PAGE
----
Vintage Gear Exploration: Gillette Fatboy

Posted: October 18, 2016 in Shaving Articles
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For a lot of people, this is “The Razor” in the safety razor collecting game. The original 195 Adjustable Gillette. The Fatboy.

Prior to this razor’s appearance in 1958, razors were what they were. They had a level of blade exposure, and you liked it, or you lumped it. I’ve mentioned the Fatboy in a few other features, as it is the granddaddy of the whole family. It set all the rules and basic assumptions. Twist to open. 1-9 dial below the handle (or, in a few cases, at the bottom, just above the opening knob).

Why is it, you may ask, that the Fatboy holds such allure, when the Slim Adjustable and the Super Adjustable after it carried on with the same basic mechanic? Well, I suppose there are a few possible reasons.

The first? Well, it WAS the first. It was the classic, earliest iteration of the idea. It also didn’t run for that many years, being produced between ’58 and ’62.

The second? The fat handle makes the razor one of the heaviest models that was produced in the vintage era. Think of a slightly longer Aristocrat without a hollow handle, and a heavier head (because of the adjustment mechanism). Add to that heft the ability to tune the level of blade exposure, and you have yourself quite a machine.

The third reason, perhaps, is that groundswell wherein everyone begins to talk about a particular model, and it develops a golden halo around it. The demand goes up. Supplies dwindle. It’s a must-have. Prices skyrocket. Having a Fatboy is like having a ’67 Corvette with an L88 427 engine in it. It doesn’t have to make logical sense. It doesn’t have to be a reasonable urge. It just is. And that’s okay.

I’d been able to find the razors I was looking for with some ease. Great ease, in fact. Just strolling down to Jitterbug Antiques on my lunch hour from time to time had netted me a whole stable of great old razors. I didn’t have a Fatboy, however. Slims abounded. Super Adjustables were present and awaiting purchase. A Fatboy, however…that was a rare and unseen beast.

Until now. I had talked with the shop owner about it, and he said he had a line on one. I checked. I checked again. At last, the blessed day arrived. I came in. The proprietor made his way into the backroom and fished one out.

It was a Fatboy. But…it was in pretty rough shape. Its adjustment knob was stuck. It had a significant amount of “brassing”, such that the nickle plating was worn, showing the brass below. The razor was generally cobby, a fixer-upper.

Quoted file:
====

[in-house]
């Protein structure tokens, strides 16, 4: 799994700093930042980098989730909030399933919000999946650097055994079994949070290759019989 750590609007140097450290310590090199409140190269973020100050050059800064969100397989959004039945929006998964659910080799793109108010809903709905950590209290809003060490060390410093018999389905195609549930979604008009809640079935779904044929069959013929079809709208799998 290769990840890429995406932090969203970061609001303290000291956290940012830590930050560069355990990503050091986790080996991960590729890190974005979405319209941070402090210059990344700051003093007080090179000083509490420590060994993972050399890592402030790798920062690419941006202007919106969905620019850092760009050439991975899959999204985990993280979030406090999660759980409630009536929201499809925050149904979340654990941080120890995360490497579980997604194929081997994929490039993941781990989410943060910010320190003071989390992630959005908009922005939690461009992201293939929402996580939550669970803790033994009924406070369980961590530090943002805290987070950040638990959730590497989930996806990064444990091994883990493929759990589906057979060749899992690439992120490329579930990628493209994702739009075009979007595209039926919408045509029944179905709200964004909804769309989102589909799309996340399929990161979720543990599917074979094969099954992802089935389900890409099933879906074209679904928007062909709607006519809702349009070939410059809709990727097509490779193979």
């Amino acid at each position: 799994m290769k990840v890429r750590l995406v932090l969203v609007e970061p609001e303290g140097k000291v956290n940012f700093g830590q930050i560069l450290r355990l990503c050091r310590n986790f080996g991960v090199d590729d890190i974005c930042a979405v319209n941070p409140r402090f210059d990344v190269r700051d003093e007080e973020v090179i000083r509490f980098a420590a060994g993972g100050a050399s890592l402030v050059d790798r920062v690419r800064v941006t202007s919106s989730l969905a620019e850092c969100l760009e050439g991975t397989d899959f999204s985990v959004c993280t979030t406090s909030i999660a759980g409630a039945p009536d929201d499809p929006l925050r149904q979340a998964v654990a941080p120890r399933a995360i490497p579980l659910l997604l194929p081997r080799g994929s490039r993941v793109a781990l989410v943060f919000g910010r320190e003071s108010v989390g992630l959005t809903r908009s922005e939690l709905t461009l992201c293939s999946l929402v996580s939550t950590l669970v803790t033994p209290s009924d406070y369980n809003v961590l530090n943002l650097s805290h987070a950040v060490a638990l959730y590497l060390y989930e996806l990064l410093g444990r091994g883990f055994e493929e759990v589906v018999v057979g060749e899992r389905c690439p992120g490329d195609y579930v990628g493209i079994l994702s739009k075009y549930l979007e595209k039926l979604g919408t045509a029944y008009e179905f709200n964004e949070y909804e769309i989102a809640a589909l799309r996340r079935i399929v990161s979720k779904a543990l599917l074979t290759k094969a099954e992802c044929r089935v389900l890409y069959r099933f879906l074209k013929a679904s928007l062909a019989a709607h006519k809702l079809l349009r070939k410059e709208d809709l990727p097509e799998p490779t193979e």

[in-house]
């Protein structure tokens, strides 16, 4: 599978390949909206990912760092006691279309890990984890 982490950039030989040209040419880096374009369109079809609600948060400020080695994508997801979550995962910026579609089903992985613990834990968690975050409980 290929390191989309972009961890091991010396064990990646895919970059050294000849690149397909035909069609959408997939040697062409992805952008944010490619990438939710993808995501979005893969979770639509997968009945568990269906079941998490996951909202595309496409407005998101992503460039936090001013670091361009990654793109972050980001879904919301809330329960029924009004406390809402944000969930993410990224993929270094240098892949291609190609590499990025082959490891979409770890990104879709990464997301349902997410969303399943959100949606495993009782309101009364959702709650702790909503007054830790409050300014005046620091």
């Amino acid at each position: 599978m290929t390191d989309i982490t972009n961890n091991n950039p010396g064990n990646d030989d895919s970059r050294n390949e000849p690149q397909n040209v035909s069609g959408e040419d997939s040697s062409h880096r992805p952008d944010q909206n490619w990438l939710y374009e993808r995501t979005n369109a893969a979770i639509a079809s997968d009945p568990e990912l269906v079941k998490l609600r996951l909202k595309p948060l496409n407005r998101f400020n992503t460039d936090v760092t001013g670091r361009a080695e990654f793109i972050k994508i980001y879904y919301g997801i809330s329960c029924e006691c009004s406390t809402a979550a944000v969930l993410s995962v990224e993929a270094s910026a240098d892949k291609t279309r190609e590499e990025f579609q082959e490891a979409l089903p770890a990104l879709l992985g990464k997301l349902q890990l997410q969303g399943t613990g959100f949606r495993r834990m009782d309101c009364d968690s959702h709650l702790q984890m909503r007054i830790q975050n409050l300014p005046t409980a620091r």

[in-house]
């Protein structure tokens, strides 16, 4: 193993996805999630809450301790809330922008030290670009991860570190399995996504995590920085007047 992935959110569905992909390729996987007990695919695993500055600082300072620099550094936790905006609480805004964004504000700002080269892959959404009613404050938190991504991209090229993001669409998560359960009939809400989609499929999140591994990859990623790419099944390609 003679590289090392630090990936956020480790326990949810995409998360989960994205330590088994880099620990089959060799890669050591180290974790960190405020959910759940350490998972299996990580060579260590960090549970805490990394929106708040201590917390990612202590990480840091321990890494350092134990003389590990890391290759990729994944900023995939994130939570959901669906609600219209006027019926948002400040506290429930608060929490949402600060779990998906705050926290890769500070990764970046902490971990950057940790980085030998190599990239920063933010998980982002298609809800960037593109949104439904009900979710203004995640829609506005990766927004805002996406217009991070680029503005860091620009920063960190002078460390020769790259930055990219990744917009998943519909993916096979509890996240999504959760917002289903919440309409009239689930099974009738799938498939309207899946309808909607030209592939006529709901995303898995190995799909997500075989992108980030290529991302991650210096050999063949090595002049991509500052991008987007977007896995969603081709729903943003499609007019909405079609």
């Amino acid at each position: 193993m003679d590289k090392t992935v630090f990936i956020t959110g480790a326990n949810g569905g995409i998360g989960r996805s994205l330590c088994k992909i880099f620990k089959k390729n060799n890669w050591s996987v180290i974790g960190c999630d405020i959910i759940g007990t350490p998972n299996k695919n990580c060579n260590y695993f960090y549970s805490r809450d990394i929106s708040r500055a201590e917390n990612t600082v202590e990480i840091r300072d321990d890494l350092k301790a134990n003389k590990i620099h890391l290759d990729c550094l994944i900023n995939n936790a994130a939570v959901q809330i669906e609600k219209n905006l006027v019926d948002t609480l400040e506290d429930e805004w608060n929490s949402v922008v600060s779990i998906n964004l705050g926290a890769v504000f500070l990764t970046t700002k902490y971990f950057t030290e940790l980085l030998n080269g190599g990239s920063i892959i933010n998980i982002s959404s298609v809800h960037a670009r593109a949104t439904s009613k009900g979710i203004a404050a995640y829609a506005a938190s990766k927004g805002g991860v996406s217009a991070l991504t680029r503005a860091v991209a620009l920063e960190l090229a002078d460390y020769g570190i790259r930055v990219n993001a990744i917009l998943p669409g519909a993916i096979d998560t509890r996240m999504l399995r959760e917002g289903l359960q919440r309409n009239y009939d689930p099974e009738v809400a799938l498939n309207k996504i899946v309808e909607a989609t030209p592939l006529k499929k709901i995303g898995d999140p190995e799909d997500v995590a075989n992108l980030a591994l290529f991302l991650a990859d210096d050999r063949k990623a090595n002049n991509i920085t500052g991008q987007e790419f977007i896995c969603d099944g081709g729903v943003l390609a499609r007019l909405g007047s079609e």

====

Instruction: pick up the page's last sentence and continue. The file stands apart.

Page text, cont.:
But the price was right, less than I’d paid for either of my other adjustables (which were, however, basically pristine after a polishing). I snapped it up.

What followed was the most laborious clean, lube, and polish I’ve had to do. I eventually got the adjustment knob unstuck and functioning, and after a significant level of effort, got it into a fair state. I mean, you can’t polish plating back onto a razor. Even Semichrome won’t do that. Still, it was working normally again, and looking as good as I could manage. It’s certainly a “user” grade razor, and even a re-plate would probably not fully remediate all the battle damage. That said, it’s kind of cool to know this razor was really used. Daily use, I’d say, over the course of probably decades.

Does it still shave? Heck, yeah. It really does. On setting 4 with a used Polsilver Super Iridium blade. it absolutely eliminated every bit of stubble. After shaving on 4, I think that 3 may be the sweet spot for me on most days. This thing seems just a tad more, shall we say, determined at any given setting. Not by a lot, but just enough. Even blades like the Derby Extra shave really well on 3, for me. At least for my particular model and my needs, turning this thing up to 8 or 9 seems like it would border on foolhardy. A three pass shave on 3 literally spoils me, giving a baby smooth result every time. One begins to understand why the cult of the Fatboy exists. It’s not that the later models of adjustable have anything to apologize for, but man, this thing is a beast.

My collection has a capstone now. It’s possible I’ll want a “pretty” razor that’s re-plated and pristine at some point, but the idea of using this old warhorse is really where it’s at for me right now.

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